Bay Area/ San Jose/ Community & Society
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Published on May 13, 2023
San Jose ousts homeless population from Coyote Creek after months of planningSource: Coyote Creek Under Highway 237 (Wikipedia / Dicklyon)

San Jose city officials have announced plans to clear around 200 homeless people living along Coyote Creek to make way for a crucial flood-protection project, raising concerns about the fate of these individuals uprooted from their makeshift homes, according to the Mercury News.

While such measures may be necessary for the greater public good, it does little to alleviate the struggles faced by these homeless communities, and with limited shelter options and affordable housing options available, they’re left with no choice but to wander the streets, searching for temporary refuge amidst the ever-worsening homelessness crisis gripping the city, a growing issue that cannot be resolved through mere eviction actions, and which inevitably begs the question: where are these evicted individuals supposed to go?

Angelica Lopez, one of the many affected by the eviction, expressed her concerns stating that the homeless people had “nowhere else to go,” forcing them to take to the streets, as reported by the Mercury News

The city's decision to clear out homeless residents along Coyote Creek has faced pushback from various quarters, with some noting that providing shelter for everyone is a difficult, if not impossible, task according to San Jose Spotlight, there is a severe lack of available shelters and housing alternatives for these displaced residents, and with many finding themselves with no option but to scatter into surrounding neighborhoods, this merely disturbs already-struggling communities instead of offering a sustainable solution to a crisis that the Bay Area’s largest city has been grappling with for many years now.

With more than 6,700 people affected by homelessness in San Jose, the city is urgently trying to find ways to manage the crisis, and while Mayor Matt Mahan has made significant strides in cracking down on encampments and increasing shelter beds and services during his tenure, the looming eviction of Coyote Creek leaves the city facing the prospect of a long road ahead to meaningfully assist these displaced residents in finding a roof over their heads per the Mercury News.

As a result of a recent agreement between the Santa Clara Valley Water District and the City Council, San Jose has received $4.8 million in funding to connect evicted Coyote Creek residents with shelter and services, as reported by the Mercury News, however, city officials have admitted that they are “not able to guarantee housing or shelter opportunities to every person living in the construction area,” which raises alarm among advocates, who argue that vulnerable homeless individuals, such as seniors and disabled residents, could be put in harm’s way without adequate protection and housing options to accommodate their unique needs.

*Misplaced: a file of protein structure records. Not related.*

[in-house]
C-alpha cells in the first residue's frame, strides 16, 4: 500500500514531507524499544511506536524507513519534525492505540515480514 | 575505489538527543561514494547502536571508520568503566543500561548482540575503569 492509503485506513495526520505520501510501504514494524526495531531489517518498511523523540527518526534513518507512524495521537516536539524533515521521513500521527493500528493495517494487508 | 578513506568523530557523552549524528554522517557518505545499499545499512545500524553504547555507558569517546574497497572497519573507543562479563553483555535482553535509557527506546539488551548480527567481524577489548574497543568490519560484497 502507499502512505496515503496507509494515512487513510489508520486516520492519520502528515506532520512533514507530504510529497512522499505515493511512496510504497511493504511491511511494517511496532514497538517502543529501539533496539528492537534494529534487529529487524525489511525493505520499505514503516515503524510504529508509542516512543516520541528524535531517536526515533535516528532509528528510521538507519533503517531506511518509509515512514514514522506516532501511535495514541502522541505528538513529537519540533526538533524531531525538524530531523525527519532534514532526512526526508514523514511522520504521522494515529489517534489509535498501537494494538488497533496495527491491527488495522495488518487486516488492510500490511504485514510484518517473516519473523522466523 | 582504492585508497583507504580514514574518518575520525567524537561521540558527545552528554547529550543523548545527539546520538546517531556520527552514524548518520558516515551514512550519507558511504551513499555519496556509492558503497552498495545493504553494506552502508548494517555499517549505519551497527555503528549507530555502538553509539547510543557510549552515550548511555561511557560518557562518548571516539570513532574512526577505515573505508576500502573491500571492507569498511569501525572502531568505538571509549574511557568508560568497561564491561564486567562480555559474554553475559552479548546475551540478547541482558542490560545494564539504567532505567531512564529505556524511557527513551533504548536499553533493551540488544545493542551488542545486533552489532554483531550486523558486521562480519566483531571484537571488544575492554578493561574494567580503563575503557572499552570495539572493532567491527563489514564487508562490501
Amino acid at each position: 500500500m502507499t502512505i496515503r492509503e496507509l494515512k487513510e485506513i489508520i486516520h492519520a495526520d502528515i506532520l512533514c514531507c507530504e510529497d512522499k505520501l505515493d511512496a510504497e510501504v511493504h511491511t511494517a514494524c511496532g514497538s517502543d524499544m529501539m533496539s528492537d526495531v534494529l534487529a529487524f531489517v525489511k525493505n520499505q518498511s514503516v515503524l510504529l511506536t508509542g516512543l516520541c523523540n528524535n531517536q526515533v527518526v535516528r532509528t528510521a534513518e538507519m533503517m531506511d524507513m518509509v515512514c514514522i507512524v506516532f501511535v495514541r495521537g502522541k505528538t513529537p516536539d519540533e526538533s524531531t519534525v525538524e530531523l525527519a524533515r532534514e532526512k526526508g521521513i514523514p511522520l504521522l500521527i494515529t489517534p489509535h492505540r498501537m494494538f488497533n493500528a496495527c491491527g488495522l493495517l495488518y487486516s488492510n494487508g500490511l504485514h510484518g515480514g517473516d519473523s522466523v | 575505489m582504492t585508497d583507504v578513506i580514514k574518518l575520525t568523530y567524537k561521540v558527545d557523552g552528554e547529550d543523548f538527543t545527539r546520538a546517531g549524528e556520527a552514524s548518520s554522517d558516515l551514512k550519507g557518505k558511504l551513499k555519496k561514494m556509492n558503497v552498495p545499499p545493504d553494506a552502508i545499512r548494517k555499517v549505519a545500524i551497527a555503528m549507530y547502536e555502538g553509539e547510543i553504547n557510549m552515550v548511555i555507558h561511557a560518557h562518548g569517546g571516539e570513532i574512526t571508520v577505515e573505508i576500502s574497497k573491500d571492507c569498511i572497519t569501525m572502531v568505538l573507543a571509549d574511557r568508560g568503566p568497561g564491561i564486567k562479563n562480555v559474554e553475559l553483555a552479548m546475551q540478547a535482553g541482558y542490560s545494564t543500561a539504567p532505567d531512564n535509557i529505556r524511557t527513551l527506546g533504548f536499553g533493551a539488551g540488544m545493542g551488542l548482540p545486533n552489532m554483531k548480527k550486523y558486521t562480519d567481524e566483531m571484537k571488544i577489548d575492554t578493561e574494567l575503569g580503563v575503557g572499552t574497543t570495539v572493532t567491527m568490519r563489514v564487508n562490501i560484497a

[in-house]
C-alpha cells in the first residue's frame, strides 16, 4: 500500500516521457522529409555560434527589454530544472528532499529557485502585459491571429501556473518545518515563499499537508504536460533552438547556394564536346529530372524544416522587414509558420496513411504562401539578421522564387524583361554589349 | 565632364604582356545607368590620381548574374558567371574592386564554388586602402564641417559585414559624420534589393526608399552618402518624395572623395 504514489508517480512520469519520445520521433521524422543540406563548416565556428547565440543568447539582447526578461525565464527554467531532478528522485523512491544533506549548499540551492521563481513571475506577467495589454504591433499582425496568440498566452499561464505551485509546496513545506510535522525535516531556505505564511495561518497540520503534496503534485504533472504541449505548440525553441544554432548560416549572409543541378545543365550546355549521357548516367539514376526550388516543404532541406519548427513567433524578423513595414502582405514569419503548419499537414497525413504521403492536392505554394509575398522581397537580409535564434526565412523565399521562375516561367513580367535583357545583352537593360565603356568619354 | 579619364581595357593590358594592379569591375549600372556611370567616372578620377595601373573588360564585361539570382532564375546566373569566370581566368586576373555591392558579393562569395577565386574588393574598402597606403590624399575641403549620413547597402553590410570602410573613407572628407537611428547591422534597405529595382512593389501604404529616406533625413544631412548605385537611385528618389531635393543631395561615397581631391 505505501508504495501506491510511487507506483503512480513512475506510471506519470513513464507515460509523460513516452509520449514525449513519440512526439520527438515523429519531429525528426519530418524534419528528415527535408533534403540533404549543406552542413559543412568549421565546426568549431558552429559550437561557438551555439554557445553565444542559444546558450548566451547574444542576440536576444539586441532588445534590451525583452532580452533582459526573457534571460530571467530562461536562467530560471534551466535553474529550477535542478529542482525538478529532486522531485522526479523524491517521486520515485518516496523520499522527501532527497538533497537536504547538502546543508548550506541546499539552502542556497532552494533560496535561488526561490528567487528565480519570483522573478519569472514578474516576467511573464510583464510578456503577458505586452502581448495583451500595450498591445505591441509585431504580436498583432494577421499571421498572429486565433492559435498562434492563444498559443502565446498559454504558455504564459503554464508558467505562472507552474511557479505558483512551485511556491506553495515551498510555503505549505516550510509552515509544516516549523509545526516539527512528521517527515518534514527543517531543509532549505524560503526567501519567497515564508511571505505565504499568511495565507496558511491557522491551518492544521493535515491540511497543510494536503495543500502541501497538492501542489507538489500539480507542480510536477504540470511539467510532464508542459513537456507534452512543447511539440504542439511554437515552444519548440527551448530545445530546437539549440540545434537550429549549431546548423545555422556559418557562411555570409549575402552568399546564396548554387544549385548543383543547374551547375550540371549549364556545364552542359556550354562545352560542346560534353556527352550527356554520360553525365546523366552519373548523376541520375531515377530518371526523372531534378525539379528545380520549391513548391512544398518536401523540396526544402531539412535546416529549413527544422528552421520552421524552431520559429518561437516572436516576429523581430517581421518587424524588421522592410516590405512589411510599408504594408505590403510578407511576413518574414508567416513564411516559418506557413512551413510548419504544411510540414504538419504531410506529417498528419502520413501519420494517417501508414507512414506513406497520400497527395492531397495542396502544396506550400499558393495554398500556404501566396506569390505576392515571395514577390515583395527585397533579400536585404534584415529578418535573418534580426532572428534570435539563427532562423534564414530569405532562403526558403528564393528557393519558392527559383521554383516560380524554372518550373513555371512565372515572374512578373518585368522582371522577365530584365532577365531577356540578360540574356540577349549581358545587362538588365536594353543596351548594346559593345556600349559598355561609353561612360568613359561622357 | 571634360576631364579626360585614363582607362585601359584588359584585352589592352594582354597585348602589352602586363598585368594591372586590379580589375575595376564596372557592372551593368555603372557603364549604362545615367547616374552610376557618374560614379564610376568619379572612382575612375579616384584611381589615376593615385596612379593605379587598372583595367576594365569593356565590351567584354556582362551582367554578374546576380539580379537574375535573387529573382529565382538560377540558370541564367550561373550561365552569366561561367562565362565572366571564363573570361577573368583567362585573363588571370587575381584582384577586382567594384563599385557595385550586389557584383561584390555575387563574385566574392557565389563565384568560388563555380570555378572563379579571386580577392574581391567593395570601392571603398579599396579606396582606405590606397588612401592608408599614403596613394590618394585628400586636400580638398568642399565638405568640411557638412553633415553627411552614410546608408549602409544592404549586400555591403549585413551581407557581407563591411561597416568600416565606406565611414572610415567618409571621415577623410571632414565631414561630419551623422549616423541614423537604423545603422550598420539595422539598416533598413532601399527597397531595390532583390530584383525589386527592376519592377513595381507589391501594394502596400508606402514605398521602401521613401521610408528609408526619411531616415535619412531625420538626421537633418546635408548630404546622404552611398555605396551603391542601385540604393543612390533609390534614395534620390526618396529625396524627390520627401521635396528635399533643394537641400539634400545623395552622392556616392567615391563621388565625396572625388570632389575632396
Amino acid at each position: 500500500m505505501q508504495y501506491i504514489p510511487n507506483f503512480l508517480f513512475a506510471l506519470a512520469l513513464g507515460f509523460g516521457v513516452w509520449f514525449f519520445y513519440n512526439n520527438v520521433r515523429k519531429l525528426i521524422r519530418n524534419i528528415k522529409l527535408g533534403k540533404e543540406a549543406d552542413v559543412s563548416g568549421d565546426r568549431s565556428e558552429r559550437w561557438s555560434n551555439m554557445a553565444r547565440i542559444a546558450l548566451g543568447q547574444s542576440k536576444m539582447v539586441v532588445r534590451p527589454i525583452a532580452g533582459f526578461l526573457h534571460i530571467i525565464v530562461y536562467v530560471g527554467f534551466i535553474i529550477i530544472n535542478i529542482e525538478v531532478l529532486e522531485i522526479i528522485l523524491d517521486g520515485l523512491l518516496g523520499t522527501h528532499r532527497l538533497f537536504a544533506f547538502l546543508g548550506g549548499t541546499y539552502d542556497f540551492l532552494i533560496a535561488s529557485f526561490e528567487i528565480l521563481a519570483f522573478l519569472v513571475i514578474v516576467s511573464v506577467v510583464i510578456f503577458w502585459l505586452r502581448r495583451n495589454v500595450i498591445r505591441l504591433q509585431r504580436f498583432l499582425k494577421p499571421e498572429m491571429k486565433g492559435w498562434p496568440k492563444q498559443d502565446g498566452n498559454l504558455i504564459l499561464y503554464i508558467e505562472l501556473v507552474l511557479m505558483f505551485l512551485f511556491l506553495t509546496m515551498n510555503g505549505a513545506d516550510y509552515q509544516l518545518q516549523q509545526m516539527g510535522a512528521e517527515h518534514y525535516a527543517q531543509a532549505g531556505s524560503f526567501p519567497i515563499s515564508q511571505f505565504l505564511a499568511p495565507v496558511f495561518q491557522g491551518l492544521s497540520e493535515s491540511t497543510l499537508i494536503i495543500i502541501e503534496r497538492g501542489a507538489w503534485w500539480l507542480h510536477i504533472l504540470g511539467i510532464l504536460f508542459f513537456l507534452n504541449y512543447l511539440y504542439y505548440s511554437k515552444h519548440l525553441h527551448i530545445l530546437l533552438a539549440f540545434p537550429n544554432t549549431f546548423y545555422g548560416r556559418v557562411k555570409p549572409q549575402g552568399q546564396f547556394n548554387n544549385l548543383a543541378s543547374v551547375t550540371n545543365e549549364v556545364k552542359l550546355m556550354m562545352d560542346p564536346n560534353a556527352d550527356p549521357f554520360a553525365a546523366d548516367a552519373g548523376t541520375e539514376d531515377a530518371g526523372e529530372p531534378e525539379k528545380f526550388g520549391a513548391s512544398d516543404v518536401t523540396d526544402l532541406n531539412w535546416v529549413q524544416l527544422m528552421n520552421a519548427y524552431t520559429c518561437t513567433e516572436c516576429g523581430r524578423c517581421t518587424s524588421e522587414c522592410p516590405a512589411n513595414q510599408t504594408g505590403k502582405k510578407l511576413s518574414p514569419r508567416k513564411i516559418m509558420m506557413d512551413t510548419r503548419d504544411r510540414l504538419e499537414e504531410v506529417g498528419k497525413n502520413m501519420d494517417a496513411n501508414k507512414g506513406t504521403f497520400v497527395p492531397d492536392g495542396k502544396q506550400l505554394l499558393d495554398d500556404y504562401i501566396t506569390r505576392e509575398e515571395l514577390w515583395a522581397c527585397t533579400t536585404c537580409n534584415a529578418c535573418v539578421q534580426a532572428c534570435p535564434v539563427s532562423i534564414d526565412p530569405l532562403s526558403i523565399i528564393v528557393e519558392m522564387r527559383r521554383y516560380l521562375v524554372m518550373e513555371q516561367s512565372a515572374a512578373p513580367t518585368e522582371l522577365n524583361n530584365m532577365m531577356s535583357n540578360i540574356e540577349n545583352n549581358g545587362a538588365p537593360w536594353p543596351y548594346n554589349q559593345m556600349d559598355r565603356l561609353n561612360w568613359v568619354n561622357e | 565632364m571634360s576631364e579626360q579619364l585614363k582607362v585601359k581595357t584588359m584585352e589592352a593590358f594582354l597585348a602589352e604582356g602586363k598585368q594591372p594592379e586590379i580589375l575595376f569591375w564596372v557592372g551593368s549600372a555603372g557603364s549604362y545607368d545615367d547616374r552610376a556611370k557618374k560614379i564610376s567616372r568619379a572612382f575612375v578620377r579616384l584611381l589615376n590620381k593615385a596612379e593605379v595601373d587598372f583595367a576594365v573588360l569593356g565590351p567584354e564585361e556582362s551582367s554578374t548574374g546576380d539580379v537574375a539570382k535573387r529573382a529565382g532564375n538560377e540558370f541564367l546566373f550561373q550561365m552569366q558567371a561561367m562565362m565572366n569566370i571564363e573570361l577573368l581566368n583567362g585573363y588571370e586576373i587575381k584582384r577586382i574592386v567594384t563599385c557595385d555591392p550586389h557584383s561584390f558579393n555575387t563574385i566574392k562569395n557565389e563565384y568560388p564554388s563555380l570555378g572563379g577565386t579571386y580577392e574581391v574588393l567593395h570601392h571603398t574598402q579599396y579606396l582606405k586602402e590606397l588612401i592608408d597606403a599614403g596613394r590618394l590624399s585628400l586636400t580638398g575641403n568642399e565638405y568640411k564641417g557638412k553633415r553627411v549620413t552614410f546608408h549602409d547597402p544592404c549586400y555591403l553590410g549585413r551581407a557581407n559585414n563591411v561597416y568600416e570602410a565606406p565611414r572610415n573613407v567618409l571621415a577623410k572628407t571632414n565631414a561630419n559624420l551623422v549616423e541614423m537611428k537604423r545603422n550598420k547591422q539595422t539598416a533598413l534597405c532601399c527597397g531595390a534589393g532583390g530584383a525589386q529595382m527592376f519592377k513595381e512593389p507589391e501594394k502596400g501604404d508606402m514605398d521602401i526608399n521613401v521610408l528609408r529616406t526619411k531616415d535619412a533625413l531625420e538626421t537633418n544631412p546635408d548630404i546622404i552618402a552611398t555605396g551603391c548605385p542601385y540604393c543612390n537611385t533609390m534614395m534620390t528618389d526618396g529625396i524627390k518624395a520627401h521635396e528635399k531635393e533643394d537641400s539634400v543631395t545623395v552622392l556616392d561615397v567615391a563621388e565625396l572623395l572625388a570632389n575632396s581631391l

Moreover, there is a growing sentiment among homeless residents that the city's initiatives to offer interim housing options, such as prefabricated cabins and tiny homes, do not wholly address their situation as stated in the Mercury News, some residents have expressed a longing to remain alongside friends within their encampments or harboring negative sentiments towards these small, seemingly confining shelter alternatives.

Oakland's recent experience with clearing out the Wood Street Commons homeless encampment, the largest of its kind in the area, further highlights the challenges faced in these situations as reported by Hoodline, although the city provided alternative shelter options, such as the Wood Street cabin program and Safe RV Parking program, these options were deemed inadequate by residents who demanded more comprehensive supportive services and a stronger sense of community.

Given the difficulties faced in finding suitable long-term solutions to this ever-worsening homelessness crisis, the reality remains that thousands across San Jose and other cities will continue to experience the daily struggle imposed by scarcity of acceptable housing options, displacement, and the unstable life of encampments, but it is essential for cities to acknowledge and work in tandem with communities in order to find innovative solutions that not only address immediate needs but promote sustainable, lasting change for everyone affected by homelessness.